Anomalies de sévérité variable, dues à un défaut plus ou moins complet de fermeture du tube neural survenu entre le 23ème et le 27ème jour de la vie embryonnaire, elles peuvent aller de la simple spina bifida à l’anencéphalomyélie (anencéphalo-arachie) complète. Historiquement, le cas le plus ancien observé date de l’antiquité égyptienne: c’est celui d’une momie de foetus atteint d’anencéphalo-myélie, qui fut décrit en 1826 par Etienne Geoffroy Saint-Hilaire. C’est cet auteur qui sépara l’anencéphalie de l’acéphalie avec laquelle elle fut longtemps confondue. Si l’ostéo-archéologie de la spina bifida, consécutive à la mauvaise fermeture du neuropore postérieur, est bien documentée de longue date, ce n’est pas le cas des anencéphalies, anencéphalomyélies et encéphaloméningocèles; toutes liées à un trouble de la fermeture du neuropore antérieur.
C’est pourquoi nous présentons une exceptionnelle collection de huit crânes: quatre encéphalo-méningocèles et quatre anencéphalies ou anencéphalomyélies, provenant du Musée de l’Homme de Paris, avec, pour mémoire, une spina bifida d’origine égyptienne qu’a bien voulu nous confier Monsieur Jean-Louis Heim, Professeur d’anthropologie biologique au Museum national d’histoire naturelle. Deux têtes osseuses (n° 1, collection F. J. Gall , et n° 4) illustrent l’anencéphalie vraie, avec conservation du massif facial, de la base du crâne et du canal rachidien. Deux observations (collection R. Verneau) sont des anencéphalomyélies, associant aux malformations précédentes la fente complète de l’arc vertébral postérieur portant sur les quatre (n° 3) ou huit (n° 2) premières vertèbres. Les quatre encéphaloméningocèles se caractérisent par une ouverture étendue, mais non totale, de la voûte crânienne (par laquelle cerveau et méninges étaient extériorisés du vivant du sujet; certaines formes sont compatibles avec une assez longue survie). L’observation n° 5 (collection F. J. Gall) comporte une grande ouverture postérieure et inférieure de l’occipital; celle des crânes n° 6, 7 et 8 (collection E.T. Hamy) siège entre la partie postérieure des pariétaux pour la n° 7, et dans la partie supérieure de l’écaille occipitale, juste derrière la suture lambdoïde pour la n° 8, tandis que celle de l’observation 6, beaucoup plus vaste, pourrait en imposer pour une anencéphalie, mais les frontaux, pariétaux et la partie supérieure de l’occipital, certes réduits, sont surtout refoulés (la description anatomo-clinique publiée par E.T. Hamy confirme qu’il y avait bien extériorisation de l’encéphale).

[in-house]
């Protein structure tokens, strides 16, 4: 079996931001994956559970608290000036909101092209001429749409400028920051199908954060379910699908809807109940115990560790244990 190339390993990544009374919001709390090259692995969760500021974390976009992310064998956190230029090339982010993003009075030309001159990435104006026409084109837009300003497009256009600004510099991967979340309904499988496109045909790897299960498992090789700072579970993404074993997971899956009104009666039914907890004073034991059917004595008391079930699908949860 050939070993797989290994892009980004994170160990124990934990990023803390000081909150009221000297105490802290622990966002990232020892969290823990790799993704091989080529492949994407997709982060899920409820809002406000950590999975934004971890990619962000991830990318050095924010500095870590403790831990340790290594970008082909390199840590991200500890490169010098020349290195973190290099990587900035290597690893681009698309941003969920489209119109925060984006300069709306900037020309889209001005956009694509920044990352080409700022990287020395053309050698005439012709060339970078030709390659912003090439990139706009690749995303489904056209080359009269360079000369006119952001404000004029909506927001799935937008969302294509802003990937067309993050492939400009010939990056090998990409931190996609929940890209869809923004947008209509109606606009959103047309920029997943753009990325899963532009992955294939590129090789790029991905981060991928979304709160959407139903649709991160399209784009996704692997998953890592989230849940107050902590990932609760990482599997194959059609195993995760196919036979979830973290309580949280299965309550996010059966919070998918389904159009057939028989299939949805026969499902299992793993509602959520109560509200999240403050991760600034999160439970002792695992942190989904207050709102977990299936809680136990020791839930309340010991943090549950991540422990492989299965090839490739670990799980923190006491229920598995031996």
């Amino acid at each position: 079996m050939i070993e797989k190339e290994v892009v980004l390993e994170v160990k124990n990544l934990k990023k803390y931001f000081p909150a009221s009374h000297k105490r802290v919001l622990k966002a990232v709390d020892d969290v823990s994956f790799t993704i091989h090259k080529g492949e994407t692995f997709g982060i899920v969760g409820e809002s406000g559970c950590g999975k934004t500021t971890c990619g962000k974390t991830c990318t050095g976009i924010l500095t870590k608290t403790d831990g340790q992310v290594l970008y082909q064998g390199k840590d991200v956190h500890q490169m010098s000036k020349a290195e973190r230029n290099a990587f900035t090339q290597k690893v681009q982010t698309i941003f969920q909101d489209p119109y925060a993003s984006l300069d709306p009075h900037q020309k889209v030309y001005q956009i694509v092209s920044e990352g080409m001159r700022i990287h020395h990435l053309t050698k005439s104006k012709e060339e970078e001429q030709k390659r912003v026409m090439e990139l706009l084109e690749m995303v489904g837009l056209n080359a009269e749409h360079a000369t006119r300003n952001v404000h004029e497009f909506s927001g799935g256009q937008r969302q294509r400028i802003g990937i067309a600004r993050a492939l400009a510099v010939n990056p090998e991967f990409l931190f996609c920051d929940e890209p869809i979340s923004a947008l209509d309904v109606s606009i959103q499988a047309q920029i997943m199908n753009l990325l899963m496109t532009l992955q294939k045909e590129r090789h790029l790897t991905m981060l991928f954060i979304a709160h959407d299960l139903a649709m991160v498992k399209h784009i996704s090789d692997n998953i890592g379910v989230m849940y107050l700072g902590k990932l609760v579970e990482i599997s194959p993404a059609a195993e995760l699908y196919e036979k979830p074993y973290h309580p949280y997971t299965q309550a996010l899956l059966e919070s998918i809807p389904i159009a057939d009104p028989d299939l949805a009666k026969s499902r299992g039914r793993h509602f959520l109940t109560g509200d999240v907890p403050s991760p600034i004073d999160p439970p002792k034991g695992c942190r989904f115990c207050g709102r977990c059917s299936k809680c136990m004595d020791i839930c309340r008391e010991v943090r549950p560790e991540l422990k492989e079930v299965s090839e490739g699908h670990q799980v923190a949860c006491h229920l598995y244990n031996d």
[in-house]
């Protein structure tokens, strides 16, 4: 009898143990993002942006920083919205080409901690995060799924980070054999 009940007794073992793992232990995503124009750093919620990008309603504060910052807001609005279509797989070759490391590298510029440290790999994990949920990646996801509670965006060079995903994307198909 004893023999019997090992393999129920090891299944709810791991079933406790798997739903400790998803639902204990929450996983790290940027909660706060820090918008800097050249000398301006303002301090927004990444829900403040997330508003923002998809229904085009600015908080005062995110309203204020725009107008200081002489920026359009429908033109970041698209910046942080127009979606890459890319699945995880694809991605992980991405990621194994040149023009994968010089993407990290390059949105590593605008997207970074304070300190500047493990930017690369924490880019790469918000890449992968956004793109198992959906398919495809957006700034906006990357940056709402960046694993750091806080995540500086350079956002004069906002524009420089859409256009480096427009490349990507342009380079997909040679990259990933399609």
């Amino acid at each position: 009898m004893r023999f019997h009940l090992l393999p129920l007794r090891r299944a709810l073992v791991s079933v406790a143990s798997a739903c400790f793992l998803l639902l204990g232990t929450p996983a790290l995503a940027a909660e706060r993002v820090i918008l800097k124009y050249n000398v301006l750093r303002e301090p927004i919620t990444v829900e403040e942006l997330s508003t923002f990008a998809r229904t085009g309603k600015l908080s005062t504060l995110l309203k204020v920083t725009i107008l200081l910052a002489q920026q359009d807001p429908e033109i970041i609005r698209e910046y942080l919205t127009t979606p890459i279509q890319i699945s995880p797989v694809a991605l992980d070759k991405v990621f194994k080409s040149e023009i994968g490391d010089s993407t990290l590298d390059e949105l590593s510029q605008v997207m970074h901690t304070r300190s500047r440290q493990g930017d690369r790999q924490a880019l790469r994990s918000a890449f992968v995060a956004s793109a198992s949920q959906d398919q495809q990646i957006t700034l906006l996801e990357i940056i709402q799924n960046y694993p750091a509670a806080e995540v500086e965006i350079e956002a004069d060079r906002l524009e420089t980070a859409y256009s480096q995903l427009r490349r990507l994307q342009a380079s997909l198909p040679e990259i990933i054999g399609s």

Texte complèt

Journal Reference:
Charon, P.,Teratology of the neural tube: history and paleopathology, 2005. Antropo, 10, 83-101.

Neural Tube Defect Rates before and after Food Fortification with Folic Acid

Since 1998, enriched cereal grains sold in the United States have been fortified with folic acid, to reduce the incidence of neural tube defects (NTDs). The Centers for Disease Control and Prevention (CDC) recently reported that NTD rates have decreased 26% since fortification, but that additional effort is needed to achieve the national goal of a 50% reduction. However, accurate determination of NTD rates requires counting antenatally detected cases; the CDC study noted that the number of prenatally diagnosed cases was likely underestimated.

We examined studies from the United States and Canada that compared rates of NTDs before and after very similar fortification programs were instituted in each country. U.S. studies had incomplete ascertainment of prenatally diagnosed NTD cases, and as a result, underreported the number of NTDs prevented. Canadian studies, in which ascertainment was more complete, showed decreases in NTD rates up to 54%.

There is a strong correlation between the completeness of ascertainment and the percentage decrease in NTD rates. Studies that identify cases best show that folic acid fortification is preventing around 50% of NTDs. The percentage of NTDs that are folate-preventable in the United States is uncertain, but is probably 50–60%. Thus, we may be quite close to chieving the optimum level of protection at current fortification levels.

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Journal Reference:
Mills J.L, Signore C. Neural Tube Defect Rates before and after Food Fortification with Folic Acid. Birth Defects Research (Part A) 70:844–845, 2004